The hidden Bonus cards make for a nice nudge away from the fatalism that open-information games are sometimes prone to. I think games are the most fun all the way to the end if no one is certain who won until the last move is made.

Arc and Decision Trees
In the mid-development version of Gadgeteers, players won by set collection: 3 of a kind of 1 of each kind. This sort of victory condition meant that as you approach the end game, the kinds of gadgets you want to collect narrow until there is one specific type you need to win.

In terms of providing a “catch up” mechanism, this worked pretty well. But it also meant that your tactical options started at their broadest and gradually narrowed to almost nothing. So the decision tree was wide at the beginning and narrow at the end. That may work for some games, but it felt wrong for this one… I wanted to have a ramp up in options as you progress.

Reverting back to a victory point system meant that your choice in which gadgets you should make doesn’t narrow towards the end. After making just that change, didn’t have a ramping down of decisions… but we wanted a ramp up.

Which leads to another significant change: offloading effects onto inventions you have built, and the inclusion of 0-weighted “Power Tokens” used to activate them. That means the first round of play, power tokens can almost be ignored. The game begins with simple blind-bidding for majority control. But as players start building, new options open for them to play and use Power Tokens.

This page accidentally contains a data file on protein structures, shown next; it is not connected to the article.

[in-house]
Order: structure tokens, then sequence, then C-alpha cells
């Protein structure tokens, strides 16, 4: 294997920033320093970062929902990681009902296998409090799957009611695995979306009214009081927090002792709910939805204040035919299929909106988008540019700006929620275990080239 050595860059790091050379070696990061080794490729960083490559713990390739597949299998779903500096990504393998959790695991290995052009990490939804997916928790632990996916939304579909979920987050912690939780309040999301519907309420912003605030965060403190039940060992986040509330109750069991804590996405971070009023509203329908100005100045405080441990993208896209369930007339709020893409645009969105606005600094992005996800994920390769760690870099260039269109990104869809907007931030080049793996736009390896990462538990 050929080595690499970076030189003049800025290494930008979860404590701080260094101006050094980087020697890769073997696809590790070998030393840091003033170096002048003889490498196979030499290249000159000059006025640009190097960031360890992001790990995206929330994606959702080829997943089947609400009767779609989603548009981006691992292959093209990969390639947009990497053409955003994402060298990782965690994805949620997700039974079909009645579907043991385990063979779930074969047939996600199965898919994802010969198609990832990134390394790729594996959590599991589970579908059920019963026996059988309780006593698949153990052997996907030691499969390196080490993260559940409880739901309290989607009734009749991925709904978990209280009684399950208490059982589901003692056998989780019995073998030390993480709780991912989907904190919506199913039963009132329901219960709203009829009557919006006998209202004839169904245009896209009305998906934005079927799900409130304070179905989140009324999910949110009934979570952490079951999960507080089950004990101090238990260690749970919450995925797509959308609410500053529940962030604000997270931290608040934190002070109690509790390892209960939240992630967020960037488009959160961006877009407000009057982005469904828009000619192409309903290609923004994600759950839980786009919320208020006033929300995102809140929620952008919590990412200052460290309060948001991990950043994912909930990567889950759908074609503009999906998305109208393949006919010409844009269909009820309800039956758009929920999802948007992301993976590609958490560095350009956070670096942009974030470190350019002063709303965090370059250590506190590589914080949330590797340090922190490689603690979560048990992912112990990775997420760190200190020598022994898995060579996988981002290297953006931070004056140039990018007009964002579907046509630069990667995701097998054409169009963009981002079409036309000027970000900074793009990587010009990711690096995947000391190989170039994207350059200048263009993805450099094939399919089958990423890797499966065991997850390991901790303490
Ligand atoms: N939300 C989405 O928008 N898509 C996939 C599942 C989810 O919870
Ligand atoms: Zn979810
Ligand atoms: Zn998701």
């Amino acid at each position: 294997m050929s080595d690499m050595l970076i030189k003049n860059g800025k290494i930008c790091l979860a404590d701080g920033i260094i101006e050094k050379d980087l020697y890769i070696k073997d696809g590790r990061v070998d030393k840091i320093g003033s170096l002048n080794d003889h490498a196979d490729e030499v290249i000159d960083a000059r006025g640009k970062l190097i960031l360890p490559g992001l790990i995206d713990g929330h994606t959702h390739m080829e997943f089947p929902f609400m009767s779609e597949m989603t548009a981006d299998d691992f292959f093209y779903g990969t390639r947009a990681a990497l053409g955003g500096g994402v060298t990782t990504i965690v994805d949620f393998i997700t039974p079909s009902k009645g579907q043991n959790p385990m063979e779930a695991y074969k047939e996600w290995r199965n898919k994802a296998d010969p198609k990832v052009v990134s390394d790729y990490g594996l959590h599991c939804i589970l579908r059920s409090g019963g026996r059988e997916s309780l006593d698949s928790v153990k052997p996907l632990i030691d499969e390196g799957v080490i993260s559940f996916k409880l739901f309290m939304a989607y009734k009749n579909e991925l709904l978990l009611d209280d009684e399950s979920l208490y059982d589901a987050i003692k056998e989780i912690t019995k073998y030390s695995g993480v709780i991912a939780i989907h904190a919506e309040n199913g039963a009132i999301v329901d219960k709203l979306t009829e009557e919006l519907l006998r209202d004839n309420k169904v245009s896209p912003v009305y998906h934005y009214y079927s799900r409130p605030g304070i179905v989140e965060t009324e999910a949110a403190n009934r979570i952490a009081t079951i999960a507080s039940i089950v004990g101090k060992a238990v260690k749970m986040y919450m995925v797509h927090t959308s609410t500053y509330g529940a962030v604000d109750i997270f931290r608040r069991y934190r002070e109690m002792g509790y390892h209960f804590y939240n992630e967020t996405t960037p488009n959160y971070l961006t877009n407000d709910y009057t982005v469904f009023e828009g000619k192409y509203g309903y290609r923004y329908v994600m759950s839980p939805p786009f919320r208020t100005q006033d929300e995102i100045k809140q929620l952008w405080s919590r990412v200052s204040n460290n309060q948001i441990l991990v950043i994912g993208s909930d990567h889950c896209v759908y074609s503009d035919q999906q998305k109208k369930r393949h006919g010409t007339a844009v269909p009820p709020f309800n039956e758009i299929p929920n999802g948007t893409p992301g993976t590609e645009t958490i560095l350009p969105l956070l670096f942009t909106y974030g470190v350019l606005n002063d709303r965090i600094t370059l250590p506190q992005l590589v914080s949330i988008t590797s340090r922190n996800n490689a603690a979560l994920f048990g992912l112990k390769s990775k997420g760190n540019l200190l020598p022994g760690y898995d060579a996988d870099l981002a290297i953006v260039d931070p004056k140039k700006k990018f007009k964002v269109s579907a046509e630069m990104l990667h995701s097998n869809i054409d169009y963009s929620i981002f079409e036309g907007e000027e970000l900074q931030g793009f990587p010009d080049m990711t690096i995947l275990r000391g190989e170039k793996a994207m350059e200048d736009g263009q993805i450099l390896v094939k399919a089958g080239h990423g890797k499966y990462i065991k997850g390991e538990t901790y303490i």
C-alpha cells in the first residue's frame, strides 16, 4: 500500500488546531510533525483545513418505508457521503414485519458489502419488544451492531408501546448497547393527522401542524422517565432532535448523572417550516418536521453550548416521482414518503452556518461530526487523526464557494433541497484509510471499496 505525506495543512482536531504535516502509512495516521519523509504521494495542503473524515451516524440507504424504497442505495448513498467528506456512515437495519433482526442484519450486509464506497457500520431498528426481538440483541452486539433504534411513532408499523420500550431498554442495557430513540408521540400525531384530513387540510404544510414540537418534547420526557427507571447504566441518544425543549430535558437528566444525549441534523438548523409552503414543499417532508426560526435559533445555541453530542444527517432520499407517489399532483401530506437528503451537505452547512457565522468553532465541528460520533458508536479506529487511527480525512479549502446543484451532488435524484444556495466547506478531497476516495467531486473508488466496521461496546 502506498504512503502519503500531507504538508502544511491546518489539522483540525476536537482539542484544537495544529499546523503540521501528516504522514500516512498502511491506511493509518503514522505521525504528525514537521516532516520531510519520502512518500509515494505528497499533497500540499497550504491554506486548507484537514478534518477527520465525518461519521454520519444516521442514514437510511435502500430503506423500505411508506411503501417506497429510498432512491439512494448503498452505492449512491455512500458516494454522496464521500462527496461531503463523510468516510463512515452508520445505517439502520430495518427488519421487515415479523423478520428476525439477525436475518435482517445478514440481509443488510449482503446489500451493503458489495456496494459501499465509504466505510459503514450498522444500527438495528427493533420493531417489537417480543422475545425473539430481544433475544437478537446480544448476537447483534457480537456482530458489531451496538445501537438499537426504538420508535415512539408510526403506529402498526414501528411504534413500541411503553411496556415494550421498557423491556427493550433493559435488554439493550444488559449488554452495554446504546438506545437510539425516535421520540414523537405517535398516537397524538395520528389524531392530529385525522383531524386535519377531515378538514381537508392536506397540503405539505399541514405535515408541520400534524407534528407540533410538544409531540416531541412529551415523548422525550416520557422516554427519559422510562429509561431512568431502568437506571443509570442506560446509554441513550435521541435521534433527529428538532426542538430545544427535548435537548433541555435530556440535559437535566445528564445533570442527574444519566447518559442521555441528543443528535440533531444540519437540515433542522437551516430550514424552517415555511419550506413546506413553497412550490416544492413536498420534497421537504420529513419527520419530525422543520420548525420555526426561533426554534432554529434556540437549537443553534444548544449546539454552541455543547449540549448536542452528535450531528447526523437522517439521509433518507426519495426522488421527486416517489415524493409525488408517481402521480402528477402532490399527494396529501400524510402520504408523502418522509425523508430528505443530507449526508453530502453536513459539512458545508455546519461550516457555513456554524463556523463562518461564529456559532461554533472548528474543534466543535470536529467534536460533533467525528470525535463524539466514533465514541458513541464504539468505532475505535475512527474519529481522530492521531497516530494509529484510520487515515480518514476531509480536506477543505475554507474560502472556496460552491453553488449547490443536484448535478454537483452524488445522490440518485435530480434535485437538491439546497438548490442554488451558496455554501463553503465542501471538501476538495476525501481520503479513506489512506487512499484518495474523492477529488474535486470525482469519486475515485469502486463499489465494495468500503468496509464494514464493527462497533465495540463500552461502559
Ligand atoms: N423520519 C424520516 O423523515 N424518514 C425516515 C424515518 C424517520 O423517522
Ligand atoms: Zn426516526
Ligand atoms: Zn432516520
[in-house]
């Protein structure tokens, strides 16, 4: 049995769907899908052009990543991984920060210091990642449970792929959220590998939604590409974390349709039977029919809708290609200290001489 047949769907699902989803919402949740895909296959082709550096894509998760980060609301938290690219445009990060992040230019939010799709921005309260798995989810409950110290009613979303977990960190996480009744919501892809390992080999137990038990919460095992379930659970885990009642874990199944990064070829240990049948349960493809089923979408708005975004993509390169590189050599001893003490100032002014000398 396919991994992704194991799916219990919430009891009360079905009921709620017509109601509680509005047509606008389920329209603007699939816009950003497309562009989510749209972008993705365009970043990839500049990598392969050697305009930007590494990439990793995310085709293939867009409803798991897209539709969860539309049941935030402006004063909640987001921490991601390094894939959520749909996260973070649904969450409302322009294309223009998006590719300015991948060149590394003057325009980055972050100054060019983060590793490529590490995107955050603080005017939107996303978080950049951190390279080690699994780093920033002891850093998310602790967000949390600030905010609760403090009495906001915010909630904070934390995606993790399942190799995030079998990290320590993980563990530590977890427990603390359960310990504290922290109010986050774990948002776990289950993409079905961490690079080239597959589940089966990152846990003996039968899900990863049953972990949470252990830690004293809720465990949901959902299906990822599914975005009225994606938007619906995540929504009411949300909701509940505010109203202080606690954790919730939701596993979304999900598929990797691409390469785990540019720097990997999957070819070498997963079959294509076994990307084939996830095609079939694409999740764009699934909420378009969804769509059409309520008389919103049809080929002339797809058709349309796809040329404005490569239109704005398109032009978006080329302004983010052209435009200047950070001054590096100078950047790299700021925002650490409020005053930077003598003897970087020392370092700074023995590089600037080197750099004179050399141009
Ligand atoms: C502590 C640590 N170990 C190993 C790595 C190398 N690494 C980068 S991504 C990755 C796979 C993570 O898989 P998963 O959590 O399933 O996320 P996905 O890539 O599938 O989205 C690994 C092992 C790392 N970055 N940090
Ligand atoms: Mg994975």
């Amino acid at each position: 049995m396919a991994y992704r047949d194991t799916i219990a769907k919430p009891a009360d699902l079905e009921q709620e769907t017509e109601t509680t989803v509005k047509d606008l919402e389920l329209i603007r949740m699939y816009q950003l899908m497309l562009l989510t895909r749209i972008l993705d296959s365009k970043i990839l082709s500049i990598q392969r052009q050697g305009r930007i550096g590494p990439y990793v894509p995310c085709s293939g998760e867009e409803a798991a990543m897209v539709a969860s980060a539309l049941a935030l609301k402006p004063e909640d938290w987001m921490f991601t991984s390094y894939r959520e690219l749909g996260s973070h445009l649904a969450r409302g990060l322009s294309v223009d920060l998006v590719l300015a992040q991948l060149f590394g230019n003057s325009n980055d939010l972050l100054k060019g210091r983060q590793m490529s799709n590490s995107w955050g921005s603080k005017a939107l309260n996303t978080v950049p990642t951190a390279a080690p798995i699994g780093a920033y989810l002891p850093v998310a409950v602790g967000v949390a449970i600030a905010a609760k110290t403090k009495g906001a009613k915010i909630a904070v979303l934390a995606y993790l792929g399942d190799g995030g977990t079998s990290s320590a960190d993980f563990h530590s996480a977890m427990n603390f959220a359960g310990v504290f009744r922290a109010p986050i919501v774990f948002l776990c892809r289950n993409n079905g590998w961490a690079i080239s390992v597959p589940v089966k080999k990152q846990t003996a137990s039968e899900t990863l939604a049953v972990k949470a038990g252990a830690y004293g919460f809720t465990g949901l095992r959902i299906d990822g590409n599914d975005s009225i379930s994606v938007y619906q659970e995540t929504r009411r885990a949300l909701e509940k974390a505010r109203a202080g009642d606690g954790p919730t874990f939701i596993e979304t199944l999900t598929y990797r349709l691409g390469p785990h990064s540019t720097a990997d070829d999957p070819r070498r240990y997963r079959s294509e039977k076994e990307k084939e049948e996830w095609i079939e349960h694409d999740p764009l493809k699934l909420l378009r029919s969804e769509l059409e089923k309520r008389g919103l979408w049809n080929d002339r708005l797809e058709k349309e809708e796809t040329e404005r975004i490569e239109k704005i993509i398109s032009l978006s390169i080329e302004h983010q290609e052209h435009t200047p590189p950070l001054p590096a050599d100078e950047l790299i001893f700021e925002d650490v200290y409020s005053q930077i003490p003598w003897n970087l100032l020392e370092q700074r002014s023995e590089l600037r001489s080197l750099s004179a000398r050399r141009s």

The effect is a growing pool of options and an increasing level of complexity in the mid and late game. By reducing the options early in the game, it allows first time players to ease into the mechanics and also creates a more dramatic and dynamic experience by the end – the ramp up in choices as the game progresses.

While there are a ton of other meaningful choices that I could share, I thought these few would provide a nice overview into the process. But before I draw this post to a close, I feel compelled to share one last thing with you.

Much of what’s great about Gadgeteers as it is today came from the wisdom, insight, and wild hares of the people beyond Dan and I who played the game. I cannot overstate how much we owe to the other designers and avid gamers who have shared their experiences playing the game and offered their thoughts on how it can improve.

It takes a concerted effort of will not to argue back or explain away negative experiences that people have when playing your game. But those experiences are real. And it’s important to realize that if problems arose from them getting rules wrong, then your rules probably aren’t as clear as they need to be.

If they are playing it correctly and still have issues, it isn’t a problem with the player. Instead, you have to do the hard work of figuring out if there is a real problem to be fixed or if your game just isn’t for that kind of player. Having a clear vision of who your game is for and what the experience playing it should be like is the only way to make productive use of the feedback you get.

And I am immensely grateful to the dozens of people who have offered their encouragement, critiques, and crazy ideas leading up to Gadgeteers as it is today.